Port of Felixstowe.

UK: Rail Partners has called on the government to implement five policies that would enable rail to play a greater role in decarbonisation of the logistics sector and would give freight operators and customers the confidence to invest in assets.

Targeted schemes supporting rail freight growth

On March 1 the association of train operators and owning groups published a report outlining rail’s environmental advantages over road. Freight Expectations: How Rail Freight Can Support Britain’s Economy & Environment is based on analysis by Aether, the University of Hull’s Logistics Institute and Railfreight Consulting.

The report says that as part of rail reform:

  • government should set an ambitious target to treble rail freight tonne-km by 2050, with shorter-term targets linked to Great British Railways’ five-year funding periods;
  • a stable and affordable access, charging and performance regime should be retained, enabling private operators to invest in assets with lifespans in excess of 30 years, and with the Office of Rail & Road retaining strong regulatory oversight to ensure GBR does not favour passenger operations;
  • rail must make the best use of existing capacity, exploiting opportunities to run longer, heavier and more direct services, and assessing whether shifts in passenger demand could unlock capacity for additional freight services;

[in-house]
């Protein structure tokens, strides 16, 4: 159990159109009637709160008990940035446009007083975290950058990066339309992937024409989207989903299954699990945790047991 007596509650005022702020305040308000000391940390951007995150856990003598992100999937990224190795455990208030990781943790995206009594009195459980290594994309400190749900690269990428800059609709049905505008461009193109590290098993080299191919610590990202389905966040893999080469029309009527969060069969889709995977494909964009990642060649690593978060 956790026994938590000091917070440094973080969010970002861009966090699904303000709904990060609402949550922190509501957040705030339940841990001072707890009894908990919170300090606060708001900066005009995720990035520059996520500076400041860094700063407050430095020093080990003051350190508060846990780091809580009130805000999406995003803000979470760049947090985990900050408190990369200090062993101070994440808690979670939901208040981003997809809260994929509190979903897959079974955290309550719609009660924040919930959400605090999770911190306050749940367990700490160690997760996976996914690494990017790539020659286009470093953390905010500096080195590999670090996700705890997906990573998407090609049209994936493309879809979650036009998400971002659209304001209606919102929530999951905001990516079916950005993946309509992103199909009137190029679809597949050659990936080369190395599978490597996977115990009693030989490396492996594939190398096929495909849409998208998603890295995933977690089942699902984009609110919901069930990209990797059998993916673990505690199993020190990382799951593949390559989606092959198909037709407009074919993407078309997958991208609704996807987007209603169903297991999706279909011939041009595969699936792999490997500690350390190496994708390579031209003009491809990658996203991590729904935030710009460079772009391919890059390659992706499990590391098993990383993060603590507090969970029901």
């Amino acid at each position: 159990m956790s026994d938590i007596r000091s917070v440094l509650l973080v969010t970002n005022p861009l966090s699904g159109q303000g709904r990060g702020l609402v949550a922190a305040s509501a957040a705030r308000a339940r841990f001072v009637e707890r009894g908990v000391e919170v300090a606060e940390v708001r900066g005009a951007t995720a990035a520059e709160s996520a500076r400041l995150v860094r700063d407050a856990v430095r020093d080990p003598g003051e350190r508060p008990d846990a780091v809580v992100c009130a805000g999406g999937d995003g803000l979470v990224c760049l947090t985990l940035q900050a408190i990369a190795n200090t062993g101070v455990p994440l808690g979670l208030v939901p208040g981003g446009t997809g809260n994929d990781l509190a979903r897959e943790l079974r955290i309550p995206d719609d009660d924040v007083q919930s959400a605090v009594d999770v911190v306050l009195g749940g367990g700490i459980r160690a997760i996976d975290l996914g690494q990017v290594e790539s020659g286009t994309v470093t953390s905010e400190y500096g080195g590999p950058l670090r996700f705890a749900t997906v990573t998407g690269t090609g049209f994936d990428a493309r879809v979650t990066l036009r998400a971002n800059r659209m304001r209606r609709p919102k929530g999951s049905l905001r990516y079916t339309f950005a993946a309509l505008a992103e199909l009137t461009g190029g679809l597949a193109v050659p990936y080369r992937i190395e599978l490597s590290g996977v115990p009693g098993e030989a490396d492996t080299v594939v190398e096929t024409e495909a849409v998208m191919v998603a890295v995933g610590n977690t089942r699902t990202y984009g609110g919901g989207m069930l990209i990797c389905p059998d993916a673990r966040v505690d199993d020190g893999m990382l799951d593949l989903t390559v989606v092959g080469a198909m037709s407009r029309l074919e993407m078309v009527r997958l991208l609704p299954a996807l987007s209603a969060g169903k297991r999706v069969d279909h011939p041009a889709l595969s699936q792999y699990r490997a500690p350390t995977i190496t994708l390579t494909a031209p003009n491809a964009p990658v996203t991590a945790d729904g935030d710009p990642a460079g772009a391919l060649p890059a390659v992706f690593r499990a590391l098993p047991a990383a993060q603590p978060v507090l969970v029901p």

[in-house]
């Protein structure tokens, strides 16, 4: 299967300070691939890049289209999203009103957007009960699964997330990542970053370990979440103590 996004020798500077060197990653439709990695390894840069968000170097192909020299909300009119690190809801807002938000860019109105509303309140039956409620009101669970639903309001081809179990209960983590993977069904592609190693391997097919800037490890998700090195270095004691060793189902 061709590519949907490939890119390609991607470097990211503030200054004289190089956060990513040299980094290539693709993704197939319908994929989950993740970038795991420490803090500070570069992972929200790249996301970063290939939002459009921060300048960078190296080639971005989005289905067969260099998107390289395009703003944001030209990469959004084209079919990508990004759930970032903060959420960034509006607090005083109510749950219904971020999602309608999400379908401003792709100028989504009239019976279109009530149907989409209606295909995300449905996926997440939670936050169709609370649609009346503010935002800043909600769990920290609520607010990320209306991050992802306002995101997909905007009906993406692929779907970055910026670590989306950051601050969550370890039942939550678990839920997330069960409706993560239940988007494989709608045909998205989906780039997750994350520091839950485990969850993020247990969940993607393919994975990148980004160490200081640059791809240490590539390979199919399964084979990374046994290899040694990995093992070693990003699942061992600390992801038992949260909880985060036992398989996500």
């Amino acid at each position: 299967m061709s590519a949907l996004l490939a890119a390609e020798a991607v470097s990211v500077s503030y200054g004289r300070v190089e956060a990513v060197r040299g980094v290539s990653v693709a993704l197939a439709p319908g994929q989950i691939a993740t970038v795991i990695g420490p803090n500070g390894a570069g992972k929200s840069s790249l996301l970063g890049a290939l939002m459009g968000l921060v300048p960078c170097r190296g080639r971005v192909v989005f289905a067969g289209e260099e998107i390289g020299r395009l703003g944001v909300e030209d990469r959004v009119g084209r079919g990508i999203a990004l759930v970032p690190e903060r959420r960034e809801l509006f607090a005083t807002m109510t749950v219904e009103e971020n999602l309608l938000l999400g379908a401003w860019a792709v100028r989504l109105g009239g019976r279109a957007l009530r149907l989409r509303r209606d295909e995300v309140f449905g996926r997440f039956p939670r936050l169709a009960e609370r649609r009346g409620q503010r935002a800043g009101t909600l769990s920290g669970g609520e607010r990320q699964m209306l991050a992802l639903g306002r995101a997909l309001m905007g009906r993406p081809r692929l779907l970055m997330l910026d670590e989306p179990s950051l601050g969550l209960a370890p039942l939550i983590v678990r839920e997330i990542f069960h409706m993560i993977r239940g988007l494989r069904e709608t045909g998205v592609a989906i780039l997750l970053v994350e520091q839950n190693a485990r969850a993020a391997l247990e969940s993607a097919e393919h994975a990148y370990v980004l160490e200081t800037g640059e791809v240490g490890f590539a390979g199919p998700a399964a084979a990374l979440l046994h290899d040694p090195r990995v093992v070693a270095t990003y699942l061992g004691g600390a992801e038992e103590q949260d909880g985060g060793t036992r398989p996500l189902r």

• targeted infrastructure investments are required to create capacity for freight growth. Noting that ‘it is not where the concrete is poured but rather the services that are unlocked’, the report says the Ely Area Capacity Enhancement as part of the wider Felixstowe to Nuneaton upgrade would offer national benefits by opening up a substantial increase in intermodal services from the East Anglian ports. It also argues that there is a strong case for infill electrification schemes including the London Gateway and Felixstowe branches;
  • incentives including the Mode Shift Revenue Support scheme and Freight Facilities Grant should be expanded to make rail the mode of choice for customers. Incentives to increase the use of low-carbon fuels such as HVO should also be considered.

‘We welcome recent commitments to deliver rail reform and must now focus on the detail’, explained Rail Partners CEO Andy Bagnall. ‘Setting an ambitious rail freight growth target — underpinned by legislation — is critical to capturing the benefits that a vibrant rail freight sector can offer.’ However, the association emphasised that ‘realising an ambitious target to treble freight will require a largely private rail freight sector to work in partnership with government.’

Rail Partners’ members include Colas Rail, DB Cargo, DRS, Freightliner and GB Railfreight which between them move almost all British rail freight.